“A Wilde Ride”
A Wilde Ride
Cynthia’s Column October 2009
Every time I go into detail about the internal machinations of the writing process several of you thank me, so let’s open the hood and take a look at what’s cooking inside CW’s writer brain.
Last winter, director Jon Kretzu and one of the Artists Repertory Theatre’s actors, Michael Mendelson, (who played the hilarious sister-in-law Kristee in Holidazed) approached Marc Acito and I about the possibility of doing a stage version of Oscar Wilde’s novel The Picture of Dorian Gray. We talked about it, but Marc wasn’t interested. I had lunch with Jon and ran it around the track a few laps at a tiny table in the Driftwood Room at the Deluxe Hotel half a block away from A.R.T.
I didn’t quite get it. I don’t love Dorian Gray. I was more interested in Wilde and Bosie (Lord Alfred Douglas, his beautiful young lover.) But Wilde and Bosie have been done often and extremely well. The film “Wilde” a few years ago starring Stephen Fry and Jude Law was exquisite and for my money, couldn’t be improved on, particularly in terms of actors born to play the roles.
Jon suggested maybe combining Dorian Gray with the Wilde/Bosie story and playing them both at once with the actors playing Dorian and the artist, doubling as Wilde and Bosie. At that moment this struck us both as possibly a wonderful idea. So I stocked up on bios and research material and in April set sail for Europe on our Writers Cruise and spent the Trans-Atlantic journey reading everything Wilde.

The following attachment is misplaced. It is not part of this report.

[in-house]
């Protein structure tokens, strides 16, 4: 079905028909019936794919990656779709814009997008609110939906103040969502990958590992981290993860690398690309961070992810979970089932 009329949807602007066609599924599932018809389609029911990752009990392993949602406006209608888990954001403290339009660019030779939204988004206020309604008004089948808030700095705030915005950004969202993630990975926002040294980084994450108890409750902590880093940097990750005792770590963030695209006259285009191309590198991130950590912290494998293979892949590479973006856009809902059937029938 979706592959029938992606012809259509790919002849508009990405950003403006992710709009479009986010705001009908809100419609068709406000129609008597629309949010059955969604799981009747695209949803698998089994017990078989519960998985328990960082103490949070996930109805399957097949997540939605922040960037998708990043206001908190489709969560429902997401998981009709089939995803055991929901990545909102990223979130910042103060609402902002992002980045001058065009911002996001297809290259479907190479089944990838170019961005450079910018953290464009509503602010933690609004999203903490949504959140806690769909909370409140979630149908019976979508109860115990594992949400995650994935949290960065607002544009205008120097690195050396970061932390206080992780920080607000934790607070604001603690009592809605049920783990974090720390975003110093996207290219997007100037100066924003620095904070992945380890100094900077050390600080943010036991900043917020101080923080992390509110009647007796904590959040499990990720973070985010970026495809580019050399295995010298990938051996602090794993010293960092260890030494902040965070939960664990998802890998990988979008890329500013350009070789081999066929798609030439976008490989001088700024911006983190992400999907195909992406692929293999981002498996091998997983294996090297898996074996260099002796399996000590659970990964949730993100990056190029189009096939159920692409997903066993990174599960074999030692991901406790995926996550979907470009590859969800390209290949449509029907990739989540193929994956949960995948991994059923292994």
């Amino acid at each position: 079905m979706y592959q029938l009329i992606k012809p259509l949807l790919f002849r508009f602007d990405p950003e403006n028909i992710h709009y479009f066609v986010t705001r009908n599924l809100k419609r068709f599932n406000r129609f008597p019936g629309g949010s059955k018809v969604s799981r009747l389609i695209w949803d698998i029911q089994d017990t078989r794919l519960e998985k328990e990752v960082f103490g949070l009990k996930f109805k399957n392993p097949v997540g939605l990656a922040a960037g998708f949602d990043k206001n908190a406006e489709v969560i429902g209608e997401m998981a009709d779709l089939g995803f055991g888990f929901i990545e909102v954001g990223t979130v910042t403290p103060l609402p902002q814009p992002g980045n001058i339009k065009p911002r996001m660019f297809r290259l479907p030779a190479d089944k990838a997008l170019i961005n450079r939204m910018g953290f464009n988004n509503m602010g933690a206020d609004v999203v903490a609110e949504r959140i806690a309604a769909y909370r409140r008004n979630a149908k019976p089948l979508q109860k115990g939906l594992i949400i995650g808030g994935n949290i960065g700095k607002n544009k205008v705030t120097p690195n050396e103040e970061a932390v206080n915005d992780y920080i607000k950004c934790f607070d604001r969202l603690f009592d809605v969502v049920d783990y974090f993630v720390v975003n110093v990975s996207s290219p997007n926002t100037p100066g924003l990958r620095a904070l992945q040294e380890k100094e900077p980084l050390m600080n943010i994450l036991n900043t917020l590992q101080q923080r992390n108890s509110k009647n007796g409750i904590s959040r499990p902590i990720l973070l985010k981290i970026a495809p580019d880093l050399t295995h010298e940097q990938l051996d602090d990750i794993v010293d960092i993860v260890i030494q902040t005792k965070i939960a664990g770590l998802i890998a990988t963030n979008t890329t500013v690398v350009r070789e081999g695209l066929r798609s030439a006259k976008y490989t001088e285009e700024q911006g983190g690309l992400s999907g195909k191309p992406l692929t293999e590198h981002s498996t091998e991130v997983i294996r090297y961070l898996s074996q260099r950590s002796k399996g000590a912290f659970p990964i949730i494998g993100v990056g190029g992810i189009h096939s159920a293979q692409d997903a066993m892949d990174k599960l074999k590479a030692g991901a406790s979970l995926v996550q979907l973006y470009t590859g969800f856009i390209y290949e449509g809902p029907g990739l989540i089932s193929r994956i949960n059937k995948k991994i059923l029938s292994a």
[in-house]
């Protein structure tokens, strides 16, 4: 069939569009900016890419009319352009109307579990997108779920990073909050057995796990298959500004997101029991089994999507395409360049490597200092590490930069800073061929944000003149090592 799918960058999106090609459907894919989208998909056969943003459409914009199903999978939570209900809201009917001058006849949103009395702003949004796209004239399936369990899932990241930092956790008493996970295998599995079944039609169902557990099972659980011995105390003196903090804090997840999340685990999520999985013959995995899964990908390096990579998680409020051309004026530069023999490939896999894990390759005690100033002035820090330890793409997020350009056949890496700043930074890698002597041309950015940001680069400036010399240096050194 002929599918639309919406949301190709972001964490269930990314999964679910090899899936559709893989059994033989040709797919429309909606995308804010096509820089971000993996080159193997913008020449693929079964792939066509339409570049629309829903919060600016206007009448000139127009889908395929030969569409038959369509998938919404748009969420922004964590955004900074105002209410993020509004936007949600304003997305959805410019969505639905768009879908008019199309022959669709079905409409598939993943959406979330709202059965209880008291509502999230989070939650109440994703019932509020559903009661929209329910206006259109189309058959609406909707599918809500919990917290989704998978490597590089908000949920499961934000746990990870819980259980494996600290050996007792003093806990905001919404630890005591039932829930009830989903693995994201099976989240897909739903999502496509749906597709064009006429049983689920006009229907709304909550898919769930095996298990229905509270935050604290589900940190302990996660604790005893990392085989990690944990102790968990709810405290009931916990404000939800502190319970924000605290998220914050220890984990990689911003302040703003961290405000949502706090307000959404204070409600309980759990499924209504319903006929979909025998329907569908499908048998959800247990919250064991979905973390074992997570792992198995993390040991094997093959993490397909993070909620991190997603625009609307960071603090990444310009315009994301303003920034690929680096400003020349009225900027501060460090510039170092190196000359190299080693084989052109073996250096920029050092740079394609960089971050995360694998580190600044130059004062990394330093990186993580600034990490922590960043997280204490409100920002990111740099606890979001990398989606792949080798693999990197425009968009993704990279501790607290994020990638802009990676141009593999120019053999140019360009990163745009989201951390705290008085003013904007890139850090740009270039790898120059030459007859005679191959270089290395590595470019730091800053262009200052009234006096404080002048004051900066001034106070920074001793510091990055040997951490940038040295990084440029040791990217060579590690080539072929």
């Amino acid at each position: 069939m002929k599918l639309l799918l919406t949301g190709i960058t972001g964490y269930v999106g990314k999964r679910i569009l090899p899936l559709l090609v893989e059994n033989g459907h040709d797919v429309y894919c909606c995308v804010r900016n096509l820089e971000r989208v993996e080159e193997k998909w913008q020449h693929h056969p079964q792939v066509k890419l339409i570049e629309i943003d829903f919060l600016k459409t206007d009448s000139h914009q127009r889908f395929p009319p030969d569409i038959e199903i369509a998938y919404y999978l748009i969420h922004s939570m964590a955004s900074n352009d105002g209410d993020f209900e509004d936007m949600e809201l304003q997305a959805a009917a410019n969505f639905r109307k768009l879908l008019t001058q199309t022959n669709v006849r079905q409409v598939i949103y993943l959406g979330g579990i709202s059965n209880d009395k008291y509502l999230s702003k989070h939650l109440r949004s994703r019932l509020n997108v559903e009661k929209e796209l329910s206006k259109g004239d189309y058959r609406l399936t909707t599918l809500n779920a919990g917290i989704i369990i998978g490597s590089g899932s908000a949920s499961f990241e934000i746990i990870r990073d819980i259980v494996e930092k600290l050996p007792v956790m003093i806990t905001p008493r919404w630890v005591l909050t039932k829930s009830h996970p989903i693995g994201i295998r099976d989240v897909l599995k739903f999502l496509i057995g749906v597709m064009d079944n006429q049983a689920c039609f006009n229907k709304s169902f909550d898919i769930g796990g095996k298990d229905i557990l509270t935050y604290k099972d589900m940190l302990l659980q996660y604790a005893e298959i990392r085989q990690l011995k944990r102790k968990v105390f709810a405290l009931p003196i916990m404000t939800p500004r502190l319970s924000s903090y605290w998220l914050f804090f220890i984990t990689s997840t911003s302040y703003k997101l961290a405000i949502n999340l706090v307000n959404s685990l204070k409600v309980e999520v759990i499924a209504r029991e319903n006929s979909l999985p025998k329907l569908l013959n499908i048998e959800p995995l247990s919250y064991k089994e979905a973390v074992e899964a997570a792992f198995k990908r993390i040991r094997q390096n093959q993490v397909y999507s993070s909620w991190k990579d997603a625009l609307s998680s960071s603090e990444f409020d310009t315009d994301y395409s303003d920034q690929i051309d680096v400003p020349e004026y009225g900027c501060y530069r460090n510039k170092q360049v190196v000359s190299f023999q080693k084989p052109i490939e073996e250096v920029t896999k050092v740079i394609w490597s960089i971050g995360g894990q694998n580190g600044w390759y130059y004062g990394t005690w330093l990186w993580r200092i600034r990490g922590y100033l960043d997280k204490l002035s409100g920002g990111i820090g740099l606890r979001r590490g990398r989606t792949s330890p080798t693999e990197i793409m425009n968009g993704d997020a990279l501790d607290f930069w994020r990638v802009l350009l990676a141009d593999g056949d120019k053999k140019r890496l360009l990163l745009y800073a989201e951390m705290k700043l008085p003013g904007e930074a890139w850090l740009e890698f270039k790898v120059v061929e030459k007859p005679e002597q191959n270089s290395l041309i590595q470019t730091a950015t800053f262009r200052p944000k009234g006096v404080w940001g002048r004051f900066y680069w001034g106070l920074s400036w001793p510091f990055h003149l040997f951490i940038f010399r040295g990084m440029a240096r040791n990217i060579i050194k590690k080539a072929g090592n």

At the end of the cruise I had half a dozen books completely flagged and highlighted and no idea how it could ever be a play. In London I wandered around Wilde and Bosie’s home turf. I went to ten plays in the West End in nine days. Saw The 39 Steps, the raucous four-actor stage version of the Hitchcock movie and got some good ideas from that. But by the time I got home I knew I didn’t have a play.
I tried everything. I even resorted to mentally turning it into a sort of English Music Hall Vaudeville with Wilde’s trial played as a Punch and Judy number, but it was no use. Wilde/Bosie and Dorian Gray had almost nothing in common. D.G. is a horror novel, a Faustian story of making a deal with the devil. I perceived Wilde and Bosie’s story as a tragic love story, a sort of Romeo and Julio set in the terribly restrictive morality of Victorian England. To do them together would be like shuffling the cards and playing alternate scenes of Sweeney Todd and The Importance of Being Earnest. A bad idea no matter how I looked at it. So I took Jon to lunch and told him the bad news. No play. No way. Call it a day.
A short time later I was bemoaning the loss of all that time and energy and research to my critique group (The Big Brain Trust) on the back deck of my home in Wilsonville. And an amazing thing happened that has happened to me before. While I was explaining why it didn’t work and couldn’t work, my brain figured out how it might work. How it could work and should work. The story of Wilde and young Bosie has been told a zillion times, but not Bosie’s story. Not after the age of 23. I said, “You know, Bosie should be the protagonist.” And a huge lightbulb went off in my head. A bell rang. I instantly got that shiver up the spine that let me know that, yes, I had made a sudden sideways turn onto the right path here.